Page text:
This launch should come as no surprise, as South Korean reports during the past several months describing their development and launching of a new class of ballistic missile submarine and testing of an SLBM have placed considerable pressure on Kim Jong-un to respond. The test not only provides numerous practical benefits but should also be viewed as a response to the South’s recent propaganda successes, and as a means of capitalizing on any perceived weaknesses of the U.S. administration of President Biden as it is struggling with the ongoing Covid-19 crisis, domestic budgetary challenges, and fallout from the U.S. withdrawal from Afghanistan.

A pressing question on the minds of many North Korea analysts and watchers is why North Korea has not yet launched its much anticipated first true SSB. As noted in our previous assessment, North Korea maintains the capability to undertake this launch, as well as future SLBM tests, on short notice should Kim Jong-un decide to do so. 

Secure Boat Basin

Maxar Technology satellite images of the Sinpo South Shipyard and its environs collected on October 20, 2021, show the shipyard the day after the SLBM test launch. As with most of North Korea’s previous SLBM tests, no activity of significance is observed to indicate that a recent SLBM test has occurred. The submersible missile test stand barge is berthed at its normal position, the SINPO-class experimental ballistic missile submarine (SSBA)—newly named as the 8.24 Yongung (August 24th Hero) –  is positioned beneath the approximately 102-meter-by-13-meter removable canopy, and a “mothership” (used for infiltration operations) remains berthed alongside the south pier of the basin.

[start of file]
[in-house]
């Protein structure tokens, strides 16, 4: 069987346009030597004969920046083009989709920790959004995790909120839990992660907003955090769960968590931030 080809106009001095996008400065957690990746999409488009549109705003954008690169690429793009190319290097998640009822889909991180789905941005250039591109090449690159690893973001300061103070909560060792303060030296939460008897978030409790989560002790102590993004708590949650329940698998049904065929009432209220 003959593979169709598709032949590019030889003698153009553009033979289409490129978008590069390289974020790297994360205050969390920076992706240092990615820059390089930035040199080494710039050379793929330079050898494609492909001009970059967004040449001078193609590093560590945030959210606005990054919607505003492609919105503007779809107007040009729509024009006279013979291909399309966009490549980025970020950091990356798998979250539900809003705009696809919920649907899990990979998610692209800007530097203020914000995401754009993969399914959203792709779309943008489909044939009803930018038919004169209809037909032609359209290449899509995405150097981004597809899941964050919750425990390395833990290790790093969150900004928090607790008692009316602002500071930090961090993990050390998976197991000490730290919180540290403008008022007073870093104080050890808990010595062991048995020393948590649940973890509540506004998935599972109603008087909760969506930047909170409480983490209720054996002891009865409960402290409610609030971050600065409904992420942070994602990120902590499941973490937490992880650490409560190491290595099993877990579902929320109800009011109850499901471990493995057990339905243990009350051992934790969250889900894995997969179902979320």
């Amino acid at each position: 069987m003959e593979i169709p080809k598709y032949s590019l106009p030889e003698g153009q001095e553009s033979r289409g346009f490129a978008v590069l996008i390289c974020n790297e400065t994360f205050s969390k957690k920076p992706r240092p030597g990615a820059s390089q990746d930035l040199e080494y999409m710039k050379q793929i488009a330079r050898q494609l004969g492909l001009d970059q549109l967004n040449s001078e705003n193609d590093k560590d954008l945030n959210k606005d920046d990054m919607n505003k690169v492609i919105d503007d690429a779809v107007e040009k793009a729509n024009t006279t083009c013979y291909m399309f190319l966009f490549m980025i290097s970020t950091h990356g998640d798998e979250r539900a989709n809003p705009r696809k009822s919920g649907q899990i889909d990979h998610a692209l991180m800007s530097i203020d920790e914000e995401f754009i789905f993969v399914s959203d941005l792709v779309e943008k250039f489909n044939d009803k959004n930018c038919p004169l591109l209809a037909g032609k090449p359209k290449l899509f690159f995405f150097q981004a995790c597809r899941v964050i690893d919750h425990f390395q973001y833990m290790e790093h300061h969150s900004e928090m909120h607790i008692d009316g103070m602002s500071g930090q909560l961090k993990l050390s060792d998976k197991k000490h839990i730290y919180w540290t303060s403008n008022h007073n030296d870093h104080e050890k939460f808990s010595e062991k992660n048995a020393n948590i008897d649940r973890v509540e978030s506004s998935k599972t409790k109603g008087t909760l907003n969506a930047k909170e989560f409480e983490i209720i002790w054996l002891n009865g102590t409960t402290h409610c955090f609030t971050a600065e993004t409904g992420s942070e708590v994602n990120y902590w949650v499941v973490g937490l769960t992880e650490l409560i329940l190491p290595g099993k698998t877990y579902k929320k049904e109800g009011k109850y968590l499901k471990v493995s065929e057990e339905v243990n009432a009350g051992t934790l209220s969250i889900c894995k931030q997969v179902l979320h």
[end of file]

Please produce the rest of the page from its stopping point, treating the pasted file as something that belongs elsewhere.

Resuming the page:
A view of the secure boat basin taken from a high off-nadir angle shows newly named 8.24 Yongung (August 24th Hero) just visible beneath the approximately 102-meter-by-13-meter removable canopy, October 20, 2021. (Copyright © 2021 Maxar Technologies) Click image to enlarge.


No significant activity is observed elsewhere at the Sinpo South Shipyard. Little has changed in the construction halls, large fabrication hall, open-air parts yard, inclined repair way, gas plant, or administration, engineering, and support buildings throughout the shipyard. At the pop-up test stand, there are no indications of recent or pending SLBM pop-up tests. The construction activity approximately 100 meters north of the test stand, first noted in our March 19 report, has continued with minor additions. Construction at the unfinished maintenance hall at the southern end of the Yuktaeso Peninsula remains suspended, and work on the associated L-shaped pier has slowed down. A ROMEO-class submarine is observed in the graving dock and may be the same boat that was previously reported.


  1. “Academy of Defence Science Succeeds in Test-Launch of New Type SLBM,” Rodong Sinmun, October 20, 2021; and “N. Korea’s ballistic missile flew 430-450 km at an apogee of 60 km, informed source,” Yonhap, October 19, 2021,
  2.  “N. Korea’s ballistic missile flew 430-450 km at an apogee of 60 km, informed source,” Yonhap, October 19, 2021,; and “N. Korea fires what seems to be SLBM toward East Sea,” Yonhap, October 19, 2021,
  3. “Japan maintains North Korea fired 2 ballistic missiles, not 1,” Kyodo, October 20, 2021,
  4.  “Academy of Defence Science Succeeds in Test-Launch of New Type SLBM”
  5. Ibid.